Canada is a big country. How big is it? I’m glad you asked. Canada is so big it took forty years before anyone realized the Nazis has successfully invaded it during the Second World War.
In October 1943, the crew of the Nazi U-Boat U-537 made the one and only known armed landing on North American soil at remote Martin Bay in northern Labrador. Their reason for choosing this unlikely destination was because, along with torpedoes and other typical cargo, the German sub was loaded with a mobile weather station called the Wetter-Funkgerät Land-26 (WFL-26) – nicknamed “Kurt” after the mission’s leader, Dr. Kurt Sommermeyer.
Weather systems in the Northern Hemisphere generally move from west to east, which gave the good guys a distinct advantage at sea since they could predict conditions far more accurately. Of course, U-boats operating in the Atlantic could also broadcast conditions but doing so would put them at risk of being detected using radio triangulation. Hitler hoped that permanent spy stations would help level the proverbial playing field. After setting up stations in Greenland that were quickly detected and destroyed, the Germans turned their attention to Labrador.
Using the region’s infamous fog as cover from air patrols, the spies went out into the cold and set up the transmitter on a high point overlooking the ocean. They then left some empty American cigarette packs, hung a simple sign stating the station belonged to the non-existent “Canadian Meteor Service” and das booted it out of there again.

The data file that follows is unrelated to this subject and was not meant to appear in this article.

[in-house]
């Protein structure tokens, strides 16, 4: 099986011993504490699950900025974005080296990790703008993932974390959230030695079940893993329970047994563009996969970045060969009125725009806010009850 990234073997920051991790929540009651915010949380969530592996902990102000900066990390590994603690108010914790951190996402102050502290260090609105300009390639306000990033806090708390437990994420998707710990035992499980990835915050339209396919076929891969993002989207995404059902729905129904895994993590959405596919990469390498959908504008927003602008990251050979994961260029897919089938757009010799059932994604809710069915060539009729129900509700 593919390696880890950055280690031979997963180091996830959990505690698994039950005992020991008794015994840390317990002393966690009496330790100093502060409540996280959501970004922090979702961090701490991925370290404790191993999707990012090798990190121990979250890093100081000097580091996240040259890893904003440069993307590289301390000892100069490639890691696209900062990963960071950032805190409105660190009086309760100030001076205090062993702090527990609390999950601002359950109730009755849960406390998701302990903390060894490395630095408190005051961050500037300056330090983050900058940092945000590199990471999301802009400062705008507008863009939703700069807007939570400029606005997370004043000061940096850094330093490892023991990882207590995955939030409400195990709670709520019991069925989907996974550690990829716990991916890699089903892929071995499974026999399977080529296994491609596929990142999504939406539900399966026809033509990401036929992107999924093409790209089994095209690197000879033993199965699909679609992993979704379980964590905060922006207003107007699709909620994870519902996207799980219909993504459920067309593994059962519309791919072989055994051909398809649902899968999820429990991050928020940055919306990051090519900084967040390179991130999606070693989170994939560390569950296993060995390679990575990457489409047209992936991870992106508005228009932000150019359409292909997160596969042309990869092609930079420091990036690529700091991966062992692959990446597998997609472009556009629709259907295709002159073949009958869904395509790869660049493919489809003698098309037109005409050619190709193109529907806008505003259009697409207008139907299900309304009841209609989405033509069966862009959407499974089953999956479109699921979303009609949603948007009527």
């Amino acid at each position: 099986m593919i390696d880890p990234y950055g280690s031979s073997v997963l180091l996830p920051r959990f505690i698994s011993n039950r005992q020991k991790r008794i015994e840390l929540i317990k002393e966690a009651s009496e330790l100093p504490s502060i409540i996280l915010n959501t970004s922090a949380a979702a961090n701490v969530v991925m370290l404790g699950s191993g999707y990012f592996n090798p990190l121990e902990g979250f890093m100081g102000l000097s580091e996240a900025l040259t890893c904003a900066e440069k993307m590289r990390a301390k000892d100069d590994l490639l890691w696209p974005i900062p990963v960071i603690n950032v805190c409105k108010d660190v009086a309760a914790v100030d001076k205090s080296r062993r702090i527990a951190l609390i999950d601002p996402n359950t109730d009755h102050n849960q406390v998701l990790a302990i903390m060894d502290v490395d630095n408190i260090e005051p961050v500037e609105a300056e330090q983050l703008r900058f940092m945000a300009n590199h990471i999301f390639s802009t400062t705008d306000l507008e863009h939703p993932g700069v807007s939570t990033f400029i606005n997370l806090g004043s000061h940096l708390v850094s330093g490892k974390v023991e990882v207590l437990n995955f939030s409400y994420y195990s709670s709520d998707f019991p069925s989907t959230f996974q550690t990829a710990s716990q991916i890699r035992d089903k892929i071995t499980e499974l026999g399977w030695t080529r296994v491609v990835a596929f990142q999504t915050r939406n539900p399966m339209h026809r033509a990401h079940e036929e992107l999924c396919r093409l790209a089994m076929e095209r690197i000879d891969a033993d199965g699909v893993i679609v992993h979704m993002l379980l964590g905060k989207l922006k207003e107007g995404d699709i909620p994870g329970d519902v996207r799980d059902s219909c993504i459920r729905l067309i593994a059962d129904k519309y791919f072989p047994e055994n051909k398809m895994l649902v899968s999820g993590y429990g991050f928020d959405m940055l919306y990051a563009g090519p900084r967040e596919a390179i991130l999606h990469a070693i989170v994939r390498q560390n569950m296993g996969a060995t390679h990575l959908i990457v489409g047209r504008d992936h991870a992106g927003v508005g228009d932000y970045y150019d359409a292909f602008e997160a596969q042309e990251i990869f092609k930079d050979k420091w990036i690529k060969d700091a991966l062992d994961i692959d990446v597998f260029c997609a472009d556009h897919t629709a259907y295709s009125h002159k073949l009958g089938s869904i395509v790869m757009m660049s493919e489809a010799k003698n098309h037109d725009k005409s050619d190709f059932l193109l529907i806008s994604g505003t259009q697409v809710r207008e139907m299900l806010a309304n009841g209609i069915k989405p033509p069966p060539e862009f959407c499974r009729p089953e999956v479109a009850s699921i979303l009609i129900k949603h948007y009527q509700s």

The battery-powered station, which included complex measuring instruments and weighed around 100 kilos (220lbs), was meant to broadcast two-minute radio transmission back to Europe every three hours. But unfortunately for the Nazis (now there is a sentence you don’t come across too often) the automated station only broadcasted reports for a few short days before there were no further Kurt responses and the station was likely killed by the Arctic cold. A second submarine was sent to conduct repairs but was sunk en route by Allied torpedoes, meaning it was curtains for Kurt.
And so the supposed spy station silently sat until the seventies, when a retired German engineer named Franz Selinger, after going through Sommermeyer’s papers while researching a history book, wrote to the Canadian government inquiring about the weather station’s fate. No one had the slightest idea what he was talking about. He then forwarded a copy of U-537’s logbook, which contained the transmitter’s exact location (60°5′0.2″N, 64°22′50.8″W), and a military expedition was sent out to recover Kurt in 1981.
The largely intact station was brought back to Ottawa and given a new home in the Canadian War Museum, where it continues its tradition of not broadcasting weather reports back to Germany.
(This story was first published in Weird Places in Atlantic Canada. © Copyright (c) Blue Bike Books)